You can run any supported Gradle task, including your own custom tasks, at the command line. Compiled code will be found in the app/build folder. Generated apk (Android package) files are found in the app/build/outputs/apk directory.

The tasks command from Gradle shows what tasks are available in the build, as shown in Example 1-7.

Example 1-7. Output from tasks
:tasks

------------------------------------------------------------
All tasks runnable from root project
------------------------------------------------------------

Android tasks
-------------
androidDependencies - Displays the Android dependencies of the project.
signingReport - Displays the signing info for each variant.
sourceSets - Prints out all the source sets defined in this project.

Build tasks
-----------
assemble - Assembles all variants of all applications and secondary packages.
assembleAndroidTest - Assembles all the Test applications.
assembleDebug - Assembles all Debug builds.
assembleRelease - Assembles all Release builds.
build - Assembles and tests this project.
buildDependents - Assembles and tests this project and all projects that depend on it.
buildNeeded - Assembles and tests this project and all projects it depends on.
compileDebugAndroidTestSources
compileDebugSources
compileDebugUnitTestSources
compileReleaseSources
compileReleaseUnitTestSources
mockableAndroidJar - Creates a version of android.jar that's suitable for unit tests.

Build Setup tasks
-----------------
init - Initializes a new Gradle build. [incubating]
wrapper - Generates Gradle wrapper files. [incubating]

Help tasks
----------
components - Displays the components produced by root project 'MyAndroidApp'.
dependencies - Displays all dependencies declared in root project 'MyAndroidApp'.
dependencyInsight - Displays the insight into a specific dependency in root
    project 'MyAndroidApp'.
help - Displays a help message.
model - Displays the configuration model of root project 'MyAndroidApp'. [incubating]
projects - Displays the subprojects of root project 'MyAndroidApp'.
properties - Displays the properties of root project 'MyAndroidApp'.
tasks - Displays the tasks runnable from root project 'MyAndroidApp'
    (some of the displayed tasks may belong to subprojects).

Install tasks
-------------
installDebug - Installs the Debug build.
installDebugAndroidTest - Installs the android (on device) tests for the Debug build.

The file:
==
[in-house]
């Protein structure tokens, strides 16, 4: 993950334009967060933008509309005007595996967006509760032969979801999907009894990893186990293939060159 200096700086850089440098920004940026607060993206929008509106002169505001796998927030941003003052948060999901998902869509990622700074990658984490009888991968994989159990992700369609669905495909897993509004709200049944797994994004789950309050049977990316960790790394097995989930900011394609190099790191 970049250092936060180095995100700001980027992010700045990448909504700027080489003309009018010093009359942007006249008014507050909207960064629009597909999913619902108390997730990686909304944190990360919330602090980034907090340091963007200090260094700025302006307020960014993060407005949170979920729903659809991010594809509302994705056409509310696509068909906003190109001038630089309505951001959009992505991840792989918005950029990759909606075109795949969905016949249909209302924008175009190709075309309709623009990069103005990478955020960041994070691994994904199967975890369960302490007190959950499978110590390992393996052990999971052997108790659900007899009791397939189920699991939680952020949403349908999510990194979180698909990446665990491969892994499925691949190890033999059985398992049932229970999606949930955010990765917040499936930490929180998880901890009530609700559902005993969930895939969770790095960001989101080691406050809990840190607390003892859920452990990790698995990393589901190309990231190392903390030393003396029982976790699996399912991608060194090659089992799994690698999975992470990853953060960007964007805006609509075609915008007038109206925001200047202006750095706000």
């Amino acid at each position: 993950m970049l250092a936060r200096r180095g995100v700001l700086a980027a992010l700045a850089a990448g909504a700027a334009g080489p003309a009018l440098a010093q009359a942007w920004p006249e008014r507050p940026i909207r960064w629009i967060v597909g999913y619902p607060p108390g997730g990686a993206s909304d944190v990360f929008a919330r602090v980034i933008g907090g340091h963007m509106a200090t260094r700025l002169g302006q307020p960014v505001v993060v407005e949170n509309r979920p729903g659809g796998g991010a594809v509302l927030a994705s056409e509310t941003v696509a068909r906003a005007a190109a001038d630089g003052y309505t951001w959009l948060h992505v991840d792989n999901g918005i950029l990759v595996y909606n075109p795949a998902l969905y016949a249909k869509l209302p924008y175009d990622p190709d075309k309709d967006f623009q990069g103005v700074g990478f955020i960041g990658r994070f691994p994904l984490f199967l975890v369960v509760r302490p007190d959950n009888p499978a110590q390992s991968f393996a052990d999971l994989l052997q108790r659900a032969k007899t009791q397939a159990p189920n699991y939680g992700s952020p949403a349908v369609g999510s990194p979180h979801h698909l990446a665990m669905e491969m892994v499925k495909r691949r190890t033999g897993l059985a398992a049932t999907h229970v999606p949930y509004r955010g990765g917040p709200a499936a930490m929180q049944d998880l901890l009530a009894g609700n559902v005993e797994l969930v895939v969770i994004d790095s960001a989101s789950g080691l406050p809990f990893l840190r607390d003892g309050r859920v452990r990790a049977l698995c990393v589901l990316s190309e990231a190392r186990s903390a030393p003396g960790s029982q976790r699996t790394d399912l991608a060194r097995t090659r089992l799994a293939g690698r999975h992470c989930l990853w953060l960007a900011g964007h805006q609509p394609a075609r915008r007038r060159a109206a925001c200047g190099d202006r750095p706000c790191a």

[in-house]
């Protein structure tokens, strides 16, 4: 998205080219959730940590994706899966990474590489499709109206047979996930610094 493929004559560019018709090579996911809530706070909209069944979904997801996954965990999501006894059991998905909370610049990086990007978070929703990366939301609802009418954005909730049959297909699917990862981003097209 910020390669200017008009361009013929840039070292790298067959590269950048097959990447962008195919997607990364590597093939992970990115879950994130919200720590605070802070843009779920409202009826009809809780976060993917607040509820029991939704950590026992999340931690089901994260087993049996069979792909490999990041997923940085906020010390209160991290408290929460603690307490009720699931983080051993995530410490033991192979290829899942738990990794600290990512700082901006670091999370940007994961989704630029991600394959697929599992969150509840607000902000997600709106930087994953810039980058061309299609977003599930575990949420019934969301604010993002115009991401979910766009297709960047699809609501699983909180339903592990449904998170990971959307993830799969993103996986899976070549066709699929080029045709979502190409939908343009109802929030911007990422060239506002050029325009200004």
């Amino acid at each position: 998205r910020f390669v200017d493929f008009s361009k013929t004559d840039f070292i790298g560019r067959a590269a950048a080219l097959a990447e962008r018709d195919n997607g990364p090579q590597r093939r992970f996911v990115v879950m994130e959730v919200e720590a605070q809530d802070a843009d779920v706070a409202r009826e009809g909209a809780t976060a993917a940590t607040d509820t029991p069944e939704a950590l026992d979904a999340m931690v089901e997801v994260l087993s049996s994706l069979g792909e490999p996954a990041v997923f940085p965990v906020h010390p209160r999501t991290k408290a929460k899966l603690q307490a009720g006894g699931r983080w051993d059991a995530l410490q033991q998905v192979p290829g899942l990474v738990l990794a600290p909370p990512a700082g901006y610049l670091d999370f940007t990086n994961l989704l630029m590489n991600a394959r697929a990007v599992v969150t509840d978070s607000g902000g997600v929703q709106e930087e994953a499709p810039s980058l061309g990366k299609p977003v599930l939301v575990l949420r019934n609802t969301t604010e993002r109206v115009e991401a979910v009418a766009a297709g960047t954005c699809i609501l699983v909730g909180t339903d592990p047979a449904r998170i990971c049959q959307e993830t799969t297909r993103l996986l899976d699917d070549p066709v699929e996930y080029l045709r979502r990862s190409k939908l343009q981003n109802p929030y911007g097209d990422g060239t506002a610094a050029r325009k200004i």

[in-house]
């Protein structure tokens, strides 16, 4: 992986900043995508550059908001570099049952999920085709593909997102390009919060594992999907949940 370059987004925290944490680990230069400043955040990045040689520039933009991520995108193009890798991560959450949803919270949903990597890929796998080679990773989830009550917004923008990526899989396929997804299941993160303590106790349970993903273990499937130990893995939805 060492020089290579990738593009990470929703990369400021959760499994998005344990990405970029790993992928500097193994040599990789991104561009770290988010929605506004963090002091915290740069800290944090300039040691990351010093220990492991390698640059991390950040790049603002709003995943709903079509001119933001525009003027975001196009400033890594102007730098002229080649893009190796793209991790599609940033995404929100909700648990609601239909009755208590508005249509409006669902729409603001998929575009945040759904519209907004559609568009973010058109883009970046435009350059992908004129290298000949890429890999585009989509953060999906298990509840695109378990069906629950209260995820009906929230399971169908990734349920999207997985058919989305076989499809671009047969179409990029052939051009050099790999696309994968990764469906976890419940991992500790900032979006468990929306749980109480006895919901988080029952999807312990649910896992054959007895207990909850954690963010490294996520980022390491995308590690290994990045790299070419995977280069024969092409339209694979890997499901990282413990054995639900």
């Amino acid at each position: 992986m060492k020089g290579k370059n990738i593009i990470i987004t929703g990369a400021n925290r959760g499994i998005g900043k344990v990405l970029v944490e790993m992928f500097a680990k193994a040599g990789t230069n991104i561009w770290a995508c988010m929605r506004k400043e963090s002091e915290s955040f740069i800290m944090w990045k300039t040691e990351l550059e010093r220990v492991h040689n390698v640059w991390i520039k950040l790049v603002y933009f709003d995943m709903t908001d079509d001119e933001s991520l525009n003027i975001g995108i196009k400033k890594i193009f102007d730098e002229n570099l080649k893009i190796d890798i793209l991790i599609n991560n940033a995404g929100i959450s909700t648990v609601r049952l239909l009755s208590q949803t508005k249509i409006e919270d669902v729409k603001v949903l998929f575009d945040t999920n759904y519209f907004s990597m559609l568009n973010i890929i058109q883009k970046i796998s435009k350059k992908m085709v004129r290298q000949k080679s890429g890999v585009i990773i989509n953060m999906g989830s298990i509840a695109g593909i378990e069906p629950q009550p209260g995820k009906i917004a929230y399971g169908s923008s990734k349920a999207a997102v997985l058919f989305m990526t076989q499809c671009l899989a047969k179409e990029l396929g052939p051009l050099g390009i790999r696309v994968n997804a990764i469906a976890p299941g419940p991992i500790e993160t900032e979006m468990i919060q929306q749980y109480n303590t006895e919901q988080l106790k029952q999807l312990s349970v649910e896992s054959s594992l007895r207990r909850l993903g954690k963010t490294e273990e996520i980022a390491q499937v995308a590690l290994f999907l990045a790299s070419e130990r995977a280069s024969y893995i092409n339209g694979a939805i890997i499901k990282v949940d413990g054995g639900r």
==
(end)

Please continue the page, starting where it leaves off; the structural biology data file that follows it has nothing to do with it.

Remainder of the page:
uninstallAll - Uninstall all applications.
uninstallDebug - Uninstalls the Debug build.
uninstallDebugAndroidTest - Uninstalls the android (on device) tests for the build.
uninstallRelease - Uninstalls the Release build.

Verification tasks
------------------
check - Runs all checks.
clean - Deletes the build directory.
connectedAndroidTest - Installs and runs instrumentation tests for all flavors
    on connected devices.
connectedCheck - Runs all device checks on currently connected devices.
connectedDebugAndroidTest - Installs and runs the tests for debug connected devices.
deviceAndroidTest - Installs and runs instrumentation tests using all Providers.
deviceCheck - Runs all device checks using Device Providers and Test Servers.
lint - Runs lint on all variants.
lintDebug - Runs lint on the Debug build.
lintRelease - Runs lint on the Release build.
test - Run unit tests for all variants.
testDebugUnitTest - Run unit tests for the debug build.
testReleaseUnitTest - Run unit tests for the release build.

Other tasks
-----------
clean
jarDebugClasses
jarReleaseClasses
lintVitalRelease - Runs lint on just the fatal issues in the Release build.

To see all tasks and more detail, run gradlew tasks --all

To see more detail about a task, run gradlew help --task <task>

BUILD SUCCESSFUL

While this may seem like a lot of tasks, you actually use a small number in practice. When you add multiple build types and flavors to your project, the number will go up considerably.

Additional features and command-line flags

You can run multiple tasks by separating them by spaces, as in Example 1-8.

Example 1-8. Executing more than one task
> ./gradlew lint assembleDebug

Note that repeating the same task name only executes it once.

You can exclude a task by using the -x flag, as shown in Example 1-9.

Example 1-9. Excluding the lintDebug task
> ./gradlew assembleDebug -x lintDebug

The --all flag on the tasks command shows all the tasks in the project as well as the dependencies for each task.